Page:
Life would be easy if there weren’t any challenges, but it would also be a bit boring, don’t you think?
Many who are into real estate marketing and run and manage different campaigns on a regular basis are faced with different challenges.
You might know them already, but different studies have found the major challenges of marketers.
In this article, I will present you with 6 marketing challenges based on studies and statistics, then put them into the real estate marketing context for you, and two further ones based on my own observations.
6 (Real Estate) Marketing Challenges Marketers Face Today Based on Surveys
1) Tracking the Return on Investment of Marketing Campaigns
According to a survey, only 53.85% of marketers report that they measure their costs per acquisition (CPA) or, in other words, customer acquisition costs (source).
By not knowing about this metric, marketers won’t know how effective a certain marketing campaign is and, therefore, won’t be able to make improvements or know what campaign to get rid of.
The other side of the coin is that you won’t know which marketing campaigns to scale and which one to increase your marketing budget.
By not knowing your CPA, you won’t be able to calculate the return on investment.
But tracking the ROI is easier said than done.
Firstly, some marketing methods are more difficult to track then others and secondly, if your business is already mid-sized or larger, you will need to have really good communication between your sales reps or sales department and your marketing department.
Generally speaking, your link between sales and marketing needs to be quite good.
For instance, let’s say one of your marketing methods is content marketing using video on YouTube and also Google Ads.
A potential customer watches your video on YouTube and clicks on a link leading to your website.
There he looks at some of the new buildings you have for sale as a developer and decides to use a contact form to schedule a showing.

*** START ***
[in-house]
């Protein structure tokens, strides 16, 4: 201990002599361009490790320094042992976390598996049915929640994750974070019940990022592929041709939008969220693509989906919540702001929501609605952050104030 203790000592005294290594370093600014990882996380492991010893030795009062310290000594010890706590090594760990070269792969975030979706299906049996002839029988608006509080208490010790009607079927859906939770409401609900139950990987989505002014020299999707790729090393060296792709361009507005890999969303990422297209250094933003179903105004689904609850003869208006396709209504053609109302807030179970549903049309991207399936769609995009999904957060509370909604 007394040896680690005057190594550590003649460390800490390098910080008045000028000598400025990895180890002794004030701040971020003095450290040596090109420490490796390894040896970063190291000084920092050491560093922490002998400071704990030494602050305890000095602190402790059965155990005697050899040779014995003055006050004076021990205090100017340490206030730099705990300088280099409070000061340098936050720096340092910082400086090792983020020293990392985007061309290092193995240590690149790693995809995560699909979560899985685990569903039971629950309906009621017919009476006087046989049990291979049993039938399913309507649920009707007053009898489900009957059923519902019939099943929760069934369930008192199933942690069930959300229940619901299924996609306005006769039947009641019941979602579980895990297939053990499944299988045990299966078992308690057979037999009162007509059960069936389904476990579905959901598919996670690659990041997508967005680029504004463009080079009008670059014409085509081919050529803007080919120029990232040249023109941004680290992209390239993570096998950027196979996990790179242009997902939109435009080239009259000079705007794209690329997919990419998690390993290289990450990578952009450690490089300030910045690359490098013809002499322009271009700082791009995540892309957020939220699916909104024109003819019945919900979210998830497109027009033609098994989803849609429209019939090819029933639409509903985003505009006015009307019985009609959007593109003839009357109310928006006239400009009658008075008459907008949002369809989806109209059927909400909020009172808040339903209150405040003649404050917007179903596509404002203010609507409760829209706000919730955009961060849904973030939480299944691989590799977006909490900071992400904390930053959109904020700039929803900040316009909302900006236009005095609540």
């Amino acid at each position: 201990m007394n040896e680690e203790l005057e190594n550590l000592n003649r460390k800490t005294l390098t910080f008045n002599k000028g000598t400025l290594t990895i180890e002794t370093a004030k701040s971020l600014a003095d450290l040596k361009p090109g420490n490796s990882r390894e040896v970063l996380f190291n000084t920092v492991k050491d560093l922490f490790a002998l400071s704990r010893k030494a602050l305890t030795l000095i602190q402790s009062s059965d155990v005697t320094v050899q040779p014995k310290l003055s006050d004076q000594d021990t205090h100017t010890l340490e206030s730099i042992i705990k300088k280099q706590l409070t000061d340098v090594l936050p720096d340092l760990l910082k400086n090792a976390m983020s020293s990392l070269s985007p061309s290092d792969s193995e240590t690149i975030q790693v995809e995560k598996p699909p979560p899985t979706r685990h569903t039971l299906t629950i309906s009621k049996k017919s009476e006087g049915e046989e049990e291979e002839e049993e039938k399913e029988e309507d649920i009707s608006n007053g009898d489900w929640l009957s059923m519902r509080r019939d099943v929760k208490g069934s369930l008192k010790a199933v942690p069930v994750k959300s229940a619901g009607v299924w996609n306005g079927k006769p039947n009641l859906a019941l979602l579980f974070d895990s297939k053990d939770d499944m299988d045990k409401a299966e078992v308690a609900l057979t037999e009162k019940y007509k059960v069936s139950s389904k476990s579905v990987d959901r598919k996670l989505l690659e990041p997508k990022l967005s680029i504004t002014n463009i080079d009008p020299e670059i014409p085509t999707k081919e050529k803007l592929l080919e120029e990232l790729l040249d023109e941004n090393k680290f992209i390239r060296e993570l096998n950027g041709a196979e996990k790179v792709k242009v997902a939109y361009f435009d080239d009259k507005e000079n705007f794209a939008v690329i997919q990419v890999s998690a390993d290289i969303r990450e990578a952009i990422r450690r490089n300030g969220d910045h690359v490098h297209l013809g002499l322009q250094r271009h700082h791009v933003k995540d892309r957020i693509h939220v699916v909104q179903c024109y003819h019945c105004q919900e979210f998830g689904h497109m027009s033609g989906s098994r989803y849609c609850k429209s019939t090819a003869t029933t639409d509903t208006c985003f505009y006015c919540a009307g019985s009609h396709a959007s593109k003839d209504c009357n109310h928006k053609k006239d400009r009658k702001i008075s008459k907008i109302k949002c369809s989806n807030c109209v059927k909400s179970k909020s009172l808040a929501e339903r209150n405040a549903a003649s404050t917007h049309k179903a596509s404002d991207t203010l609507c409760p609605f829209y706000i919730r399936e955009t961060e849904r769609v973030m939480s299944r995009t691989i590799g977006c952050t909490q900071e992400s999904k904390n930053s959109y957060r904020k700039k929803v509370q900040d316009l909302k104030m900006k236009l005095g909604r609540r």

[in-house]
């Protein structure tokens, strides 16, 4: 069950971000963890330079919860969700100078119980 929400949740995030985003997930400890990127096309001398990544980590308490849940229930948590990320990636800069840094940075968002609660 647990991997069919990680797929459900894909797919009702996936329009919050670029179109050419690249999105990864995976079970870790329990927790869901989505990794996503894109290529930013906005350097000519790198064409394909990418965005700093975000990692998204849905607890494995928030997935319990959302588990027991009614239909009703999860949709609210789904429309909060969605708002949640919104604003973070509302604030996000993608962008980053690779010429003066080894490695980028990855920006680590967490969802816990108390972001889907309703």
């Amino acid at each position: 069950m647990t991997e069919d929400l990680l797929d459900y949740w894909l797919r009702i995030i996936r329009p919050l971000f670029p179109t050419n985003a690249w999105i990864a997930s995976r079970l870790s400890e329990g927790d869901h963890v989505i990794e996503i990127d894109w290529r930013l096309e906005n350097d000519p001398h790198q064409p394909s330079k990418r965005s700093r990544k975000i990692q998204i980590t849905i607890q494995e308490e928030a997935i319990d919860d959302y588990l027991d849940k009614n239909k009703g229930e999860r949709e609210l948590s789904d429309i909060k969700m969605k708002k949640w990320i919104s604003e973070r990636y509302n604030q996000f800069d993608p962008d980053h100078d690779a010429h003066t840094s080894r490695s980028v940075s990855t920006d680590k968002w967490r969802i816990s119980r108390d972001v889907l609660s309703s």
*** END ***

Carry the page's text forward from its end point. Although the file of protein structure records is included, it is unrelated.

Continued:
But this same page with the contact form could have come via Google Ads, and a potential customer could have also come from your Google Ads campaign.
Once you receive the lead with the contact information, you don’t know exactly where he or she came from.
Now it depends on your sales team or your own sales and follow-up efforts to find out where the lead came from and note that in your customer relationship management software (CRM).
To prevent this kind of improvisation from happening, you might want to start marketing campaigns with the end in mind.
Meaning that you know right from the get-go where the lead came from.
Use a dedicated landing page for your Google ads campaign (this is a good approach anyway, as discussed in this article of mine), and then another one for your YouTube videos.
This can get a bit more difficult if the potential lead or customer is browsing different pages on your site than the dedicated landing page and contacts you via phone or another contact form.
In this case, the one receiving the phone call should always find out where the respective individual has heard about you.
The same is true for the contact form.
You should also ask the individual where she or he has heard about you.
To get an answer there, you can add some checkboxes that display the marketing channels currently in use, such as in my example, “YouTube” and “Google Ads.”
Together with the use of Google Analytics, you will be able to trace where the different leads came from.
After knowing that, this information should always be included in your customer relationship management software.
So once you have a sale, you already know where the respective customer initially came from.
2) Generating Traffic and Leads
According to a study from 2019, more than 35% of marketers find it challenging to generate traffic and/or leads (source).
This challenge is also confirmed by a study from 2020 (source).
This challenge is understandably happening because there are more marketing channels and options available.
It always comes down to how well you know your potential target customers or target audience.
The better you know them, including their needs, greeds, and pains, the better you know which marketing channels and methods to use and how to communicate (including your copywriting).
It also depends on the real estate market niche (covered in this article) you are catering to.